Journaling is all grown up. Once considered a largely adolescent hobby, the rise of mindfulness and meditation—and the advent of type-A bullet journals—has renewed the practice as a beneficial habit for all ages. Therapeutic journaling, or writing about our thoughts and feelings rather than just recording our days, has been shown to reduce stress, decrease health issues and boost mood. We asked Kim Johancen of Clear View Counseling and Consulting in Centennial and Lakewood, who hosts weekly journal therapy groups, to show us how to scribe our way to a healthier, more peaceful mindset.
Start small. Start with gratitude.
The best way to build a habit is to do an activity over and over, but the thought of adding journaling to the schedule can sound overwhelming. So, set a timer. Start by writing for five minutes each day. Free write—don’t lift your pen off the page, even if you’re writing the same thing again and again—or begin with a simple gratitude practice. Write one sentence about something you’re grateful for and expand from that statement as you get more comfortable.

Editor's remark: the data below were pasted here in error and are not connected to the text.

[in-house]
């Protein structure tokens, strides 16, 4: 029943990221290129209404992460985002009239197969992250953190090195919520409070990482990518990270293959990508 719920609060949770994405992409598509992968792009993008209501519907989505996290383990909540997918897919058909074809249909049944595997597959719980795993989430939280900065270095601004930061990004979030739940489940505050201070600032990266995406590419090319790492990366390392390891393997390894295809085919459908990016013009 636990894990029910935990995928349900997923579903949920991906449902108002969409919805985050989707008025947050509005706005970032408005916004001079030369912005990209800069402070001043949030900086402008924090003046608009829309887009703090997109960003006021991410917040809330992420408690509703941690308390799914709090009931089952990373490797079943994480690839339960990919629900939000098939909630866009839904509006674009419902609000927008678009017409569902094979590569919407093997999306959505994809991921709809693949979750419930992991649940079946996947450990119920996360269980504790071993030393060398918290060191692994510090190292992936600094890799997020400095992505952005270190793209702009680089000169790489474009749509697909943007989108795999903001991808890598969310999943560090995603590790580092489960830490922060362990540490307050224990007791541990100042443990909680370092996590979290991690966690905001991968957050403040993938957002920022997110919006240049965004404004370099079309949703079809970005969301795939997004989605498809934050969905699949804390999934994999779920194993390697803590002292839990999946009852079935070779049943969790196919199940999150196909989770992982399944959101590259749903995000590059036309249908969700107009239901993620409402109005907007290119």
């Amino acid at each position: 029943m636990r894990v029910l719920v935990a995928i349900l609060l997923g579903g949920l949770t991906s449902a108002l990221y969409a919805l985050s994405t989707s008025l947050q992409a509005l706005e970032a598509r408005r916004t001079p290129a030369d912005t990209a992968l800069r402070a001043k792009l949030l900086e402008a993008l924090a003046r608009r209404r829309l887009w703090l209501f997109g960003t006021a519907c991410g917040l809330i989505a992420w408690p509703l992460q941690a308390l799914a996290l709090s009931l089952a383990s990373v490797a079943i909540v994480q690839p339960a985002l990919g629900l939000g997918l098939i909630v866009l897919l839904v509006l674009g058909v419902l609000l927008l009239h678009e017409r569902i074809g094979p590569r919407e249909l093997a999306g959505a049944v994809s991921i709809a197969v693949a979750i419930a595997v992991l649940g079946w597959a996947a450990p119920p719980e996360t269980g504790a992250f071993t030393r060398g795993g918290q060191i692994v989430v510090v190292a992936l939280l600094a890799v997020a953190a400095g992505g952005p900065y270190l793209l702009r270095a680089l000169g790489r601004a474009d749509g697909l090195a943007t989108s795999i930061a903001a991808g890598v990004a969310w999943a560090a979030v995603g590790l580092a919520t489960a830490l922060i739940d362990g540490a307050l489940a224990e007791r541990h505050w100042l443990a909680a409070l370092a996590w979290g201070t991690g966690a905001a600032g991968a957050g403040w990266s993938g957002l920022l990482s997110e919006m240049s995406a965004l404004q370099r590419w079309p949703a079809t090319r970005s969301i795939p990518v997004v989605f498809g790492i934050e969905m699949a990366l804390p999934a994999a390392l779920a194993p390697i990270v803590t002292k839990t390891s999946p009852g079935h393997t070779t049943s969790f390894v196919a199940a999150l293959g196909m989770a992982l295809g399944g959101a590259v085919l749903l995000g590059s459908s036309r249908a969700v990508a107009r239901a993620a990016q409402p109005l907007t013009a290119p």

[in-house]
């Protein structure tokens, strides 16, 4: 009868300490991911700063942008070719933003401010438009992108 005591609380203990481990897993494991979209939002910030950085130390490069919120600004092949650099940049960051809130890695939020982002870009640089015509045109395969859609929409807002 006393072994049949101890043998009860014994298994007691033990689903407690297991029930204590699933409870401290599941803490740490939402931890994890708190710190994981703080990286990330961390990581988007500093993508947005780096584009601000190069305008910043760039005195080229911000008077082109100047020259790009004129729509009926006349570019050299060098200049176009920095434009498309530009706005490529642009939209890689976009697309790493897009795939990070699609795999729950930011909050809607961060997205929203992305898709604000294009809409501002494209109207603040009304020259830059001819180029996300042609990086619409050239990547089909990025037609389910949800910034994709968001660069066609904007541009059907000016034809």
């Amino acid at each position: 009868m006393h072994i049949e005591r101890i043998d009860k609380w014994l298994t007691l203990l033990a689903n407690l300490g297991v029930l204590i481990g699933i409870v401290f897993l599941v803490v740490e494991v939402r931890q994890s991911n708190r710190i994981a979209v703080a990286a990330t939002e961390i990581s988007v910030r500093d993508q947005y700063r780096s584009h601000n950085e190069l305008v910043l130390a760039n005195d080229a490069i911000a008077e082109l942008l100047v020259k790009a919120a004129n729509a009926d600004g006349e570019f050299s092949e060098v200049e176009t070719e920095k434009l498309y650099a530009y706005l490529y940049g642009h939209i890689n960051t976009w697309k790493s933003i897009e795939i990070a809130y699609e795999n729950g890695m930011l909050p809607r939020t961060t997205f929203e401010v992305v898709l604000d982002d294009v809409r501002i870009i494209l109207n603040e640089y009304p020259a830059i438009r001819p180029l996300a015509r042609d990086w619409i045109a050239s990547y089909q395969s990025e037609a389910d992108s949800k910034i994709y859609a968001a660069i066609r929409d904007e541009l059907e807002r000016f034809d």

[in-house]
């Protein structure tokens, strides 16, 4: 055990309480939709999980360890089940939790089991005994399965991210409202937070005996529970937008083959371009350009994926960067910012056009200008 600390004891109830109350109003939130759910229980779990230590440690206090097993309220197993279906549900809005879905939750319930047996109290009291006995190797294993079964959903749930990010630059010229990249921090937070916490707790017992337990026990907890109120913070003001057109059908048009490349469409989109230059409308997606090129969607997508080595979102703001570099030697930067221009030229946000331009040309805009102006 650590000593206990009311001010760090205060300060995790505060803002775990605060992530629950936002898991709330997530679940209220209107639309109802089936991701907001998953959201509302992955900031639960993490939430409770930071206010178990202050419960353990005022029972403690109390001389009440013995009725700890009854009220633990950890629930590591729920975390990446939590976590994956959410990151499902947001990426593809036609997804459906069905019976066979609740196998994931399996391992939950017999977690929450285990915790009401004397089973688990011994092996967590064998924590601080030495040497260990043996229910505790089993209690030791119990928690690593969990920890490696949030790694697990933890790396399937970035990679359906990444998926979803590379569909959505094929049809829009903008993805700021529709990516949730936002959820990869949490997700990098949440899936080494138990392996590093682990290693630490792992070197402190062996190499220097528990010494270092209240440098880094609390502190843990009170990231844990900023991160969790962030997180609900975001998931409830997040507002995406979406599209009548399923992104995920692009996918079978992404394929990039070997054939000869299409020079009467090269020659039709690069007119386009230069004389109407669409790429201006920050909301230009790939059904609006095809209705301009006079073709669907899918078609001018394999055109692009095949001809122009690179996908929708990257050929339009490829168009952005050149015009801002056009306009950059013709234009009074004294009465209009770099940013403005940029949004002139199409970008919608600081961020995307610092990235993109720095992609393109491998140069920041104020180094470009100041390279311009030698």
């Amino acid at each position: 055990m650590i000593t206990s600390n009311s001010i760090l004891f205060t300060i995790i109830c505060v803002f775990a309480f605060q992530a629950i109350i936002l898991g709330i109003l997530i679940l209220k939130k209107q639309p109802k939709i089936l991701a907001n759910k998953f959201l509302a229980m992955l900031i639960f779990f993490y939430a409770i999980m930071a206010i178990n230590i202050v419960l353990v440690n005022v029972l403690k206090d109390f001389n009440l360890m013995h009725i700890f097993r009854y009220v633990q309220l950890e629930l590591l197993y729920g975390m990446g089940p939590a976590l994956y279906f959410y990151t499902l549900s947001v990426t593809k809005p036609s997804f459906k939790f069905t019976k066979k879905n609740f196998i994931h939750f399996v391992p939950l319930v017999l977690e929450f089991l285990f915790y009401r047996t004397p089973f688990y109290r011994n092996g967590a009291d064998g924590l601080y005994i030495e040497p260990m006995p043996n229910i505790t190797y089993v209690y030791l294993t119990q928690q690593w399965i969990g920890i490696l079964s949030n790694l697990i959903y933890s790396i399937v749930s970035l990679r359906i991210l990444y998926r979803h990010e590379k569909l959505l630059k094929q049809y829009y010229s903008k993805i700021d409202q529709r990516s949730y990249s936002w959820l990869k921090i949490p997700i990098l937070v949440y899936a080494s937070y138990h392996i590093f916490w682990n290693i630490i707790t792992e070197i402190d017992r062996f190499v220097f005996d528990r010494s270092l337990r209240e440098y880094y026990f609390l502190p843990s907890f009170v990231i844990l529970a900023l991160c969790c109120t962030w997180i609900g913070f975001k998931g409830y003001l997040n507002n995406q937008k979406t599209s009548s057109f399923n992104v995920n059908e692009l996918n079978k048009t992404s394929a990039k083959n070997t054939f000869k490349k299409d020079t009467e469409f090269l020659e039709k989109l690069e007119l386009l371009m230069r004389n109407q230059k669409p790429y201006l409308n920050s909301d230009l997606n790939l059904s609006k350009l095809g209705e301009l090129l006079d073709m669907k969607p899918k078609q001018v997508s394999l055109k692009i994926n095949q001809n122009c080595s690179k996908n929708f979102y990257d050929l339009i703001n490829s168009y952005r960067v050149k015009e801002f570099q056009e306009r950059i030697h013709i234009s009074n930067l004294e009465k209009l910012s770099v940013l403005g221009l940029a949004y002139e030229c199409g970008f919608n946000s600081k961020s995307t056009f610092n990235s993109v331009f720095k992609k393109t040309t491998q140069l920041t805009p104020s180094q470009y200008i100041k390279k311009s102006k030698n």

Set the mood.
Find a space where you can limit distractions. Maybe it’s a certain area of the house or even a specific chair; put on headphones if need be. To help generate a routine, pick a time of day when you’ll commit to journaling. Johancen’s mind is clearest in the morning, but others prefer to journal right before bed. Figure out when works best for you and stick to that time.
Not sure what to write about? Follow prompts. Two of Johancen’s favorite guiding topics:
- 1. Train yourself for self-reflection by taking your “pulse” throughout the day. Ask: How am I feeling? What am I thinking about? And jot down a couple of sentences; it doesn’t have to be a lot. “If I can get clear about what I’m going through at any given moment, then I can be clearer about what I need to do to get through it,” Johancen says. “Without awareness, we keep going.”
- 2. Pen a short paragraph about a challenge you’re experiencing. Then follow it with another paragraph about the opportunities it affords. The exercise exposes how easily our perspectives can change when we take a moment to step outside of ourselves. (Find hundreds of other subjects online.)
Consider making this a screen-free zone: Use pen and paper.
Feeling your hand move across the page can be beneficial in and of itself, Johancen says: “Rhythm is very soothing to the nervous system.”
It’s OK to ask for help.
“You can absolutely do this on your own,” Johancen says. But check in with yourself throughout the process. If you notice that you’re feeling worse or more anxious, or you’re ruminating on one thing, it may be time to get a professional involved.
WOMAN OF LETTERS
Clear View Counseling and Consulting
Centennial and Lakewood